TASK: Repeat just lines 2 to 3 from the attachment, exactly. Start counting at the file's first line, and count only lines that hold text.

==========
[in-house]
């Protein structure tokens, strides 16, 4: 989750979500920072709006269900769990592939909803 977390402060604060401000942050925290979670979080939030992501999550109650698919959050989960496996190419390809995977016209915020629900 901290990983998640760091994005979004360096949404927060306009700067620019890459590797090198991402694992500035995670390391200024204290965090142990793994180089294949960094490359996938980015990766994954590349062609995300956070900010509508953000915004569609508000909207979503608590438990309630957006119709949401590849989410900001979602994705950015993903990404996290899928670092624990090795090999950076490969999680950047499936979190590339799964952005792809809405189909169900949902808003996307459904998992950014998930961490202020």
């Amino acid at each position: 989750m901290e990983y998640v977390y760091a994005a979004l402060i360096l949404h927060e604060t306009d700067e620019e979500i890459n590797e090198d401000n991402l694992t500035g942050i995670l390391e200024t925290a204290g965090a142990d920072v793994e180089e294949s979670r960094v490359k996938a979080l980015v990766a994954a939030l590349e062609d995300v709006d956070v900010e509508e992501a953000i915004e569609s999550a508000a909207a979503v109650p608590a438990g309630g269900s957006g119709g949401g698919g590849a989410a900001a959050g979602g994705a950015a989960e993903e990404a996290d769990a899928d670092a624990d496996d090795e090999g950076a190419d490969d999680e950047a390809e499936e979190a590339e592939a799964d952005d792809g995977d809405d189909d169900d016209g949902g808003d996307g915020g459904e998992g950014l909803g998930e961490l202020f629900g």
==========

């Protein structure tokens, strides 16, 4: 989750979500920072709006269900769990592939909803 977390402060604060401000942050925290979670979080939030992501999550109650698919959050989960496996190419390809995977016209915020629900 901290990983998640760091994005979004360096949404927060306009700067620019890459590797090198991402694992500035995670390391200024204290965090142990793994180089294949960094490359996938980015990766994954590349062609995300956070900010509508953000915004569609508000909207979503608590438990309630957006119709949401590849989410900001979602994705950015993903990404996290899928670092624990090795090999950076490969999680950047499936979190590339799964952005792809809405189909169900949902808003996307459904998992950014998930961490202020």
């Amino acid at each position: 989750m901290e990983y998640v977390y760091a994005a979004l402060i360096l949404h927060e604060t306009d700067e620019e979500i890459n590797e090198d401000n991402l694992t500035g942050i995670l390391e200024t925290a204290g965090a142990d920072v793994e180089e294949s979670r960094v490359k996938a979080l980015v990766a994954a939030l590349e062609d995300v709006d956070v900010e509508e992501a953000i915004e569609s999550a508000a909207a979503v109650p608590a438990g309630g269900s957006g119709g949401g698919g590849a989410a900001a959050g979602g994705a950015a989960e993903e990404a996290d769990a899928d670092a624990d496996d090795e090999g950076a190419d490969d999680e950047a390809e499936e979190a590339e592939a799964d952005d792809g995977d809405d189909d169900d016209g949902g808003d996307g915020g459904e998992g950014l909803g998930e961490l202020f629900g």